Bloody Bridge Bouldering – September Swim
Well it’s time for my September Wild Swim Microadventure. I’m three months into the year long challenge and feel like I’m building in confidence as we edge closer to those cold winter months!
During the recent Campfire Kitchen Autumn Camp, the participants decided to get a wild swim in on the morning of our heading home. Since we knew it would be high tide, we thought to head to Newcastle, Co. Down to jump off the pier. What better way is there to clear the cobwebs after the night around the campfire which had just passed? When we arrived at Newcastle, we saw that the pier was full of fishermen.We decided to move on, not wanting to annoy those whose fish we may frighten away.
Around the corner up the Kilkeel Road, not far from where we were fishing for mackerel the day before, is Bloody Bridge. The area has a good car park which was lucky as there was a big crowd of us. The cool Bloody Bridge River flows from the Mournes. You can take the path up into the Mournes which will lead you to the Mournes Wall and to the infamous Brandy Pad, an old smugglers’ route. The area is famous for having an array of rare dragonflies and butterflies. The flora in the area, a well established dry heath, is considered rare in Europe.
Today the carpark was pretty busy as it was forecast to be a sunny day. We spotted a few other people in wetsuits on their way up to the cars as we made our way down to the river. Shivering, a small boy assured me the water was indeed “freezin'”.
Crossing paths with another group of microadventurers.
The first thing we did when we reached the river was slide down a smooth section of the river into one of the deeper pools at Bloody Bridge.
The Bloody Bridge Bouldering Team with river slide in the background
I know this section of the river well. When I was growing up, my dad used to take my two brothers and me to boulder here. At this pool, we would each have to hold on to a big rock and jump in. We’d sit like genies on the bottom of the pool and the last person to resurface would win. I think between the three of us, we’re probably responsible for making this pool about half a metre shallower than it used to be. We jumped about in this section before deciding that the kid was right and it was baltic.
The deep baltic pool, it used to be deeper!
The sea was bound to be a bit warmer than the river in September so we climbed down the river. Not having wetsuit boots had its advantages and disadvantages. On the smooth white rocks and on the seaweed, I seemed to have much more grip than those who wore footwear of some kind.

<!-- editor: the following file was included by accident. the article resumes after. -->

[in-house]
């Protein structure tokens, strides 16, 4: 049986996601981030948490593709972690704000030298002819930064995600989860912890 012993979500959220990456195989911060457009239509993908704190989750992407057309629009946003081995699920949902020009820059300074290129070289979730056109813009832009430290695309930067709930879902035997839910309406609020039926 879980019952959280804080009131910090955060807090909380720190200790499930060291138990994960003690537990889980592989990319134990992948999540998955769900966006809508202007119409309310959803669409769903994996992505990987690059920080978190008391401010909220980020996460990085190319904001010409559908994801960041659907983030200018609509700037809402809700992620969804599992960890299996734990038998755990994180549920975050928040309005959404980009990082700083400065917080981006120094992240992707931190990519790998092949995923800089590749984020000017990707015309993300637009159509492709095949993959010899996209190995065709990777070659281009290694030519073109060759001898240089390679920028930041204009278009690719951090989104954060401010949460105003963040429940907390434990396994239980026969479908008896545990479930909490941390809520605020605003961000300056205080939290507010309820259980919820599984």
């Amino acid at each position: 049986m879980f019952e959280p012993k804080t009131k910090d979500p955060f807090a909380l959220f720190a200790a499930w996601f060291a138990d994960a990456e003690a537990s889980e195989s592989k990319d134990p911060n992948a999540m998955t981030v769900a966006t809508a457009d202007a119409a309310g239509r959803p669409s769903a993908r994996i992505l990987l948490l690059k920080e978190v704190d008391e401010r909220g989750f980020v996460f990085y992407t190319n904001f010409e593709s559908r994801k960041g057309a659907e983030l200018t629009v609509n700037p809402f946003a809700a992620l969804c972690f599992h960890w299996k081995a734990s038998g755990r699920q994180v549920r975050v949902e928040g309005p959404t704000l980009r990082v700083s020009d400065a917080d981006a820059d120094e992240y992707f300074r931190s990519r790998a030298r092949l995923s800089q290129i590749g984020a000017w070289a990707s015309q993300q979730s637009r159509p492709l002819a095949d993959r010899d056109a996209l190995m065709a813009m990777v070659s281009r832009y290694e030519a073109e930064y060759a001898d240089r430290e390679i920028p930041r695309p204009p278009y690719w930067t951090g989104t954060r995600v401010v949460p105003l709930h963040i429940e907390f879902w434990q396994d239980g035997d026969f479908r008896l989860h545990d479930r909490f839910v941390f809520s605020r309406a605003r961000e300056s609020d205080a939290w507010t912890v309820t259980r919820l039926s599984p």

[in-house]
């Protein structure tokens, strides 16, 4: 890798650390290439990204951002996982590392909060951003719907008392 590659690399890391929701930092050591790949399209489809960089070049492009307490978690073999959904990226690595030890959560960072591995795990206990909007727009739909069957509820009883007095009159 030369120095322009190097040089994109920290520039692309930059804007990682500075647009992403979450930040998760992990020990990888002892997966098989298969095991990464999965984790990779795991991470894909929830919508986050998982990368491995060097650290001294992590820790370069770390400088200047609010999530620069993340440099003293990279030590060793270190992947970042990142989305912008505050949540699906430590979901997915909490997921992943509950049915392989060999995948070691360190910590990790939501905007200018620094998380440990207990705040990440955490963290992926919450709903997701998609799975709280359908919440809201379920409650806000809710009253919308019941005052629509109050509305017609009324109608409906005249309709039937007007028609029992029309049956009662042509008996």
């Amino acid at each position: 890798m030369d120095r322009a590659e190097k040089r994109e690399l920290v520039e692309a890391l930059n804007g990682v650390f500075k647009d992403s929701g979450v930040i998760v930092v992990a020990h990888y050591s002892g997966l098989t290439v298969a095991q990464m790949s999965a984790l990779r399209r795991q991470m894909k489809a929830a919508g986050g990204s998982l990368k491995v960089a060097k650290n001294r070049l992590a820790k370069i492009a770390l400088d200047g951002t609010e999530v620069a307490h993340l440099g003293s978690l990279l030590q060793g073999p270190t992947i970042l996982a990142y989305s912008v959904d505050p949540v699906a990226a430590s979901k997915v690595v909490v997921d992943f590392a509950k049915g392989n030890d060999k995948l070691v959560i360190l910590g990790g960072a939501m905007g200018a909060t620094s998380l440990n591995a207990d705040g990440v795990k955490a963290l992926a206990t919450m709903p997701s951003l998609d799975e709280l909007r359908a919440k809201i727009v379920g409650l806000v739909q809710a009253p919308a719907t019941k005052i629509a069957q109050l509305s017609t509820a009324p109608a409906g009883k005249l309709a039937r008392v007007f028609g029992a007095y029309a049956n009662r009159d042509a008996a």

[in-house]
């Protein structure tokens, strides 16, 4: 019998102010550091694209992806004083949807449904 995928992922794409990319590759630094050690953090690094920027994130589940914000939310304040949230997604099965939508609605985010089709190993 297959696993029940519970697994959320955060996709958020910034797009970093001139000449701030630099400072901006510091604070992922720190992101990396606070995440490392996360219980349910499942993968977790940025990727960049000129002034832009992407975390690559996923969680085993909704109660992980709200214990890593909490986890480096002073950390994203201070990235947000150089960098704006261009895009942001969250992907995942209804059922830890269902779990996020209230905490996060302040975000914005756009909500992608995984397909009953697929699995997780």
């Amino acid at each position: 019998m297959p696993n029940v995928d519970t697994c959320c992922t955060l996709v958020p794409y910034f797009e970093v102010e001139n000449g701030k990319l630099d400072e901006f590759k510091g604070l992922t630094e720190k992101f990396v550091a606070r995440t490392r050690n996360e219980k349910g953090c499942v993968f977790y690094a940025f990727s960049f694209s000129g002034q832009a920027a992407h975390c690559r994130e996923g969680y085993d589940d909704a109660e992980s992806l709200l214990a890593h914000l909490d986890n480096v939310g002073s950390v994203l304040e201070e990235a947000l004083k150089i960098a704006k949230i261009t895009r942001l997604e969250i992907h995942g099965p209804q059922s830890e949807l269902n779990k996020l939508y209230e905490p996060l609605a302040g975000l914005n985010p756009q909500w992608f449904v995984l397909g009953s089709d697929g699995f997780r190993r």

My grippy feet sticking to the rocks
When we got to the sea, it was very calm considering we were in the Irish Sea. It was a warmish day on land but the water was nippy enough. We were right though, the sea was far warmer than the river. We had expected the water visibility to be very poor because of the turbulent weather over the last few days. Despite the named storm Aileen which struck earlier in the week and the torrential rain which threatened our camp, one of the team managed to do quite well with the snorkel. Every now and again, she would dive down and come up with various sized common starfish. I was also hopeful though she would come up with a big juicy crab.
Finally we reached the sea, Emma snorkeling on the look out for starfish!
While we were swimming around, a drone started flying around and actually got very close. Its pilot was clearly filming us which, to be honest, made us a little uncomfortable. This was compounded by the fact that it took us a good while to even figure out who was controlling it. Later, when we made our way back to the cars, I found the guy and asked him if he would send me the footage. He agreed, a little apprehensively, to email it to me. I thought it would make a nice unusual addition to this blog post. He never did.
Tim, doing his best impression of the Little Mermaid Statue in Copenhagen
It really was a beautiful day; it was so clear we could see the Isle of Man. Guillemots were flying over head. Would have been perfect if it weren’t for the creepy drone.
I mentioned earlier that going barefoot had its disadvantages too. Well, it might have been better for grip on my way down, but with the tide going out more rocks were exposed. These new rocks were covered in sharp, rough barnicles. My feet were cut to shreds by the time I’d reached the nice comforting seaweed and smooth rocks. Time to get home and smother them in Germolene.
Me, bootyless, cutting my feet up on the barnicles
Can’t wait to see where my October wild swim microadventure takes me.